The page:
Ultimately the relationship the US has with Israel played a large role in the conflict as the US is Israel’s primary security and arms provider. In 2011, the US worked with Israel to develop the Iron Dome, one of the most technologically advanced and effective missile defence systems. This effectively protected Israel from the majority of Hamas's weak and outdated artillery. Conversely, Palestine had no such defence.

The international reaction to the conflict spurred multiple attempts at negotiation by the United Nations, Arab League, and European Union. Throughout the conflict public opinion remained divided. Nevertheless, there was an agreement that the violence had gone too far and that this situation would not yield any political gains for either side.

The role the Biden administration played in helping resolve the tension remains unclear; especially because due to the US’ very notable, broad, and public support of Israel’s missile strikes. Additionally, the US continued to back Israel in the UN by vetoing any calls for a ceasefire or statement of condemnation by the United Nations Security Council. Some argue that Biden potentially played a larger role than previously thought by leveraging his public commitment to the Netanyahu government in private discussions to force Israel to cease their actions. While this political gamesmanship cannot be definitively proven, recent State Department memos and legislation have made the connection between the US, Israel, and Egypt apparent. High-ranking US officials like Secretary of State Blinken have recently confirmed meetings with officials from Jordan and Egypt throughout the ceasefire negotiations. Moreover, the US has just announced a US$ 735 million (approximately GBP 529 million) arms sale with Israel, a routine action many fear is part of a political quid-pro-quo rewarding Israel for ending their artillery campaign.


It is impossible to identify exactly what role the US played in ending this conflict and the role it will play in the future relationship between the two local populations. However, one thing is clear: the United States has no interest in prioritising the Palestinian population over their own regional interests. Therefore, the Palestinian cause cannot rely on America’s moral leadership when it comes to addressing actions perpetuated by US allies. Some scholars have argued that Biden’s muted response to this event could be seen as a message to Hamas that the US will not come to their aid, even if they have broad public support.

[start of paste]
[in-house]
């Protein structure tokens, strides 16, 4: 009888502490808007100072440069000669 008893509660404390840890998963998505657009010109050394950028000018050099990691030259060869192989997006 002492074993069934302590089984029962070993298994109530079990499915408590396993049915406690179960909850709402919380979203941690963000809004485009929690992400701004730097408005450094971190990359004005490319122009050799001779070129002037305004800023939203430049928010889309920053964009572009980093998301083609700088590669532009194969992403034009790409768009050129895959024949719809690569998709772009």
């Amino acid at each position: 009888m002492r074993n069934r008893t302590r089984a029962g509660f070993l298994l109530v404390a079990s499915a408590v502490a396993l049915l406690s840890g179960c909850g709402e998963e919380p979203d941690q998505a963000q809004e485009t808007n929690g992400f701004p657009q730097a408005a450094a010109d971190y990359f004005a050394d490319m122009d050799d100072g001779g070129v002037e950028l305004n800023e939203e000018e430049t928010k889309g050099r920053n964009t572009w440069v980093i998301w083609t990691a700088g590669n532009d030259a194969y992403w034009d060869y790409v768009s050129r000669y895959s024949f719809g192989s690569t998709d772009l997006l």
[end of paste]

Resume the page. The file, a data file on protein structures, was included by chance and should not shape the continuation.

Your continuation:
Biden has already worked on rebuilding the international public support he lost by pledging US$360 million (around GBP 259 million) to rebuild the Gaza area and infrastructure. However, these actions appear insignificant in the large scale of the conflict.

The UN Commission of Human Rights (UNHCR) has identified potential violations and war crimes committed during the conflict against the Palestinian general population and those cases will be investigated in the coming months. For now, no solution exists that both sides would be willing to accept which continues to make the Israeli-Palestinian dispute one of the most challenging, unpredictable, and longest-lasting intractable conflicts in the world.


Any future negotiation and peace-creating attempts will require not only wide-spread international support but crucially will also require the US to play a larger role in ending the dispute. The United States needs to decide if they will forever continue to support Israel to extreme lengths or, now that nations like Bahrain and the UAE have normalised relations with Israel, they will start to act as a member of the international community rather than being selfishly bilateral in their regional strategic policies. Ultimately, however, the losses suffered during this conflict hurt any hope of reconciliation as the international community waits and hopes for accountability, justice, and peace that may never come.